And since both verbs are frequently used, they are as irregular as can be. Who would think that fue would be the third-person preterite of ser? (On the other hand, you've got to have sympathy with those learning English. Who would think "am," "is," "was," and "are" are all forms of "to be"?)
In this lesson, we'll concern ourselves only with the present tense. After all, by the time you're learning other tenses you'll have the two verbs mastered. They really aren't that difficult. Just remember when learning a foreign language that we don't translate words from one language to another, we translate meanings. And many of our English verbs, "to be" among them, have a multitude of meanings.
When I think of the differences between ser and estar, I like to think of ser as the passive verb and estar as the active one. (I'm not using the terms in a grammatical sense here.) Ser tells you what something is, the nature of its being, while estar refers more to what something does. I might use soy (the first-person present of ser) to tell you what I am, but I'd use estoy (the first-person present of estar) to tell you what I am being.
Now that's probably as clear as a politician's equivocation, but let me give you a few examples. I might say, "Estoy enfermo." That would tell you that I am being sick, that I am sick at the moment. But it doesn't tell you what I am. Now if I were to say, "Soy enfermo," that would have a different meaning entirely. That would refer to who I am, to the nature of my being. We might translate that as "I am a sick person" or "I am sickly."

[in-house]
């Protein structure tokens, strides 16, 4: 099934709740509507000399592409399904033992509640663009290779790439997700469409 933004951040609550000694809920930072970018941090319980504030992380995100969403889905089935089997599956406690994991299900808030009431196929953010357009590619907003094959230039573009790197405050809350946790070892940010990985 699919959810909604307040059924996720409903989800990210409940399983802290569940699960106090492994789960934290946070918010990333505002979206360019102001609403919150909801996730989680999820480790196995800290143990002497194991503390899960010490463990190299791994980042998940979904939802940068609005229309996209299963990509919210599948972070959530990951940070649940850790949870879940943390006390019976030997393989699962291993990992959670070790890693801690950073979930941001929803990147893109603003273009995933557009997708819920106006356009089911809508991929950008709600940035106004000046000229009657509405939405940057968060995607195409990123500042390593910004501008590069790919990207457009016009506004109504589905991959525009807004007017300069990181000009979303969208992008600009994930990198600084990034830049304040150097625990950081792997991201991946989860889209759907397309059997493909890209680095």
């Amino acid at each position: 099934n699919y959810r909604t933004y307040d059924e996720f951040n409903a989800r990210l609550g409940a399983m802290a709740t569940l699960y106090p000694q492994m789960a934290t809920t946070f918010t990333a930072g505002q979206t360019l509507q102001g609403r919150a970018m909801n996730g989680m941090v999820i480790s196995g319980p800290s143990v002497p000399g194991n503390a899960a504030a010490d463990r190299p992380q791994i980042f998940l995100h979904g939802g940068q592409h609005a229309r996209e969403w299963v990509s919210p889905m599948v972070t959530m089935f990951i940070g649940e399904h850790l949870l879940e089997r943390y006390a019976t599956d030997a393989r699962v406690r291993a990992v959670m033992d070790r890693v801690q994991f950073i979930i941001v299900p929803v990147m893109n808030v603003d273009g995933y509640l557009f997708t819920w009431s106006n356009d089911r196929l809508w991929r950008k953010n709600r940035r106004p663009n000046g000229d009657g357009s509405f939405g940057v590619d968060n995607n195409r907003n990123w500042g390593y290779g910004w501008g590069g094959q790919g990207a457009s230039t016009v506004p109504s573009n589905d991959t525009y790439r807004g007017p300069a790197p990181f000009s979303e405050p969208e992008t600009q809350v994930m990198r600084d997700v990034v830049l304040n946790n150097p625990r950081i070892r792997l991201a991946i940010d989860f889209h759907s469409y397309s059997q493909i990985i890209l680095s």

Note similar differences in these examples:
- Estoy cansado, I am tired. Soy cansado, I am a tired person.
- Estoy feliz, I'm happy now. Soy feliz, I am happy by nature.
- Está callada, she's being quiet. Es callada, she's introverted.
- No soy listo, I'm not a quick thinker. No estoy listo, I'm not ready.
Among the major exceptions to the above way of thinking is that ser is used in expressions of time, such as "Son las dos de la tarde" for "It's 2 p.m." Also, we use estar to indicate someone has died — quite a permanent condition: Está muerto, he is dead.
Along that line, estar is used to indicate location. Estoy en casa, I am at home. But, soy de México, I am from Mexico.
There are also a few idiomatic expressions that simply need to be learned, although that comes naturally with time: La manzana es verde, the apple is green. La manzana está verde, the apple is unripe. Está muy bien la comida, the meal tastes very good.
Note that sometimes estar is modified by an adverb such as bien rather than being followed by an adjective. Estoy bien, I'm fine.
As I mentioned earlier, both ser and estar are irregularly conjugated. Here's a chart of the present tense:
|Él, ella, usted||es||está|
|Ellos, ellas, ustedes||son||están|